Bad Experience with Afian File Manager

I recently installed the Afian File Manager for a customer.  All they needed was a simple way for safely sharing large files with customers.  There are plenty of web file managers available (free and commercial), but surprisingly few support uploads beyond what the web server allows.  Afian was one of them.

Turns out they realized the big file upload with a Java Applet that chops the file into small chunks that are sent one by one and then reassembled by a PHP-Script on the back end.  So far so good.  It worked in their life demo, but it didn’t work on our server.  The difference?  We used SSL.  I didn’t consider this an issue, as the Q&A page stated:

"Does it work with SSL?
Yes, you can use it with SSL, and there’s no configuration involved. It’s just a matter of running Afian under a https (secure http) address. Our personal opinion is that this method would be a bit excessive. But we all know that it puts people at ease about security…"

When I contacted tech support, they told me that the Applet-Upload doesn’t work with SSL.  What the… didn’t I just read something else?  So I revisited their Q&A page, which now read:

"Does it work with SSL?
Yes, you can use it with SSL, and there’s no configuration involved. It’s just a matter of running Afian under a https (secure http) address. The drag&drop upload method however, will still be using HTTP."

In fact, they changed  this within minutes of my support question regarding SSL. But fortunately, the Google Cache still held the original text.

Afian has a strict refund policy (something that actually made me nervous before the purchase).  But I thought okay, let’s give them the benefit of a doubt.  So I requested a refund without mentioning the Google cache page.  Had they just refunded the money, then I wouldn’t have written this blog entry.  Instead I got this:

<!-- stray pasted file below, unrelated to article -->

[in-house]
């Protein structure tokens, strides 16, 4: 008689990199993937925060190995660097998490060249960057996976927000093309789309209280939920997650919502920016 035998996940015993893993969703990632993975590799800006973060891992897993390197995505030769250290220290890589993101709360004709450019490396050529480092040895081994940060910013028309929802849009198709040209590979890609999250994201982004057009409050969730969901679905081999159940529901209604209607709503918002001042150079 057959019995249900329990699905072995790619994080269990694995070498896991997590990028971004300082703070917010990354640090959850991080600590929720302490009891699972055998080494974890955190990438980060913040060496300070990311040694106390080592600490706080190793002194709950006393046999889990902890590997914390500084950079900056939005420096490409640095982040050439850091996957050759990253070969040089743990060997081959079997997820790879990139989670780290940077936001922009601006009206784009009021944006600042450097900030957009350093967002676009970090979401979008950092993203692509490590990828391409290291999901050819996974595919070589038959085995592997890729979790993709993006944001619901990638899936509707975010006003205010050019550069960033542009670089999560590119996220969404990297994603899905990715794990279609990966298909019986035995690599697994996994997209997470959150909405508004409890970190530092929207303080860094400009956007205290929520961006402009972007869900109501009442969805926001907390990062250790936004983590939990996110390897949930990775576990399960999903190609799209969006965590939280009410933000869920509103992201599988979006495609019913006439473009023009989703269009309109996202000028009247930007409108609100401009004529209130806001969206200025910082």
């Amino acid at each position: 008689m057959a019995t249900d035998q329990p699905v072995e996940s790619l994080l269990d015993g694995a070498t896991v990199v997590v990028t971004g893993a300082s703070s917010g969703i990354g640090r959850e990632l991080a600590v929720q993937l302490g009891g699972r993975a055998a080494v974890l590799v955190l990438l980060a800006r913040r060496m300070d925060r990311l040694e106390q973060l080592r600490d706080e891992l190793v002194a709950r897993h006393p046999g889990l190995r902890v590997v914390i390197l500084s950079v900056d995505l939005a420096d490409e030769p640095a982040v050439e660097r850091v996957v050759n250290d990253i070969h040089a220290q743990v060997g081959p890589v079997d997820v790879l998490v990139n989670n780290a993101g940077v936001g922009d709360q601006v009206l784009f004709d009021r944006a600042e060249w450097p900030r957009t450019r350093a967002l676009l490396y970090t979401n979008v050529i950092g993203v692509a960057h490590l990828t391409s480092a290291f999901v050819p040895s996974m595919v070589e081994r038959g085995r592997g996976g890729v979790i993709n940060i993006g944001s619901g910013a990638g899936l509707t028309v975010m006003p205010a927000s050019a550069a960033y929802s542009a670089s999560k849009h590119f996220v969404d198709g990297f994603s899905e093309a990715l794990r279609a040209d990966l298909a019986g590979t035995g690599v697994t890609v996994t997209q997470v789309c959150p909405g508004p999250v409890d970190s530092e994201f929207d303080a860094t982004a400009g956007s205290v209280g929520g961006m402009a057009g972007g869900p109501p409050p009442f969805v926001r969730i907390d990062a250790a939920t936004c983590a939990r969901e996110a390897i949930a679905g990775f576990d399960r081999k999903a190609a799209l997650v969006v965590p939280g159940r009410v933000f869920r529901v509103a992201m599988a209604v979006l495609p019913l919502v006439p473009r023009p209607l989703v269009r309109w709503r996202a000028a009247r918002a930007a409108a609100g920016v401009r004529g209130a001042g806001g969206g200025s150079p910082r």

"Please review the agreed refund policy: http://www.afian.com/refund-policy
We did not claim that the drag&drop upload feature works over HTTPS."

After I pointed out that the feature was offered at the time of purchase (proving it with the Google Cache link), they withdrew and issued the refund.

But this left a sour aftertaste, that is just no way to treat customers.  They are free to do business as they see fit – even though changing the web site for not having to issue a refund is borderline, to say the least.  But ultimately they are hurting themselves.  With a little more generosity, they may trigger positive blog entries.  And let’s face it, with a product like this, positive reviews are by far the best marketing – and bad reviews are poison.

Running Rodin 1.1 with Ubuntu 9.10

I had a few issues getting Rodin 1.1 to work properly after Updating Ubuntu to 9.10.  The main issue is the HTML-Viewer that Eclipse uses.  It wraps Firefox/xulrunner in an SWT-Control.  Unfortunately, Firefox 3.5 (xulrunner 1.9.1) is incompatible with Eclipse 3.4, on which Rodin is based.

To work around this problem, you need to install xulrunner 1.9.0.  I installed it locally at ~/opt/xulrunner-1.9.0.15

Next, you need to edit your rodin.ini (in the Rodin installation directory) and add the following line:

-Dorg.eclipse.swt.browser.XULRunnerPath=~/opt/xulrunner-1.9.0.15

That’s it!  This also works for running Eclipse 3.4 (in that case, you have to edit eclipse.ini).

Good luck!

Building a GWT app that is an Eclipse Plug-In

For my own reference:

  • Create a new GWT-Project
  • Give it a standard Plug-In name (e.g. de.jastram.gwtexample)
  • Give the Project the Plug-In Nature (Right-click on Project > Configure > Convert to Plug-in Projects…)
  • Add Dependency to de.jastram.jettyrunner
  • Add Extension de.jastram.jettyrunner.warrunner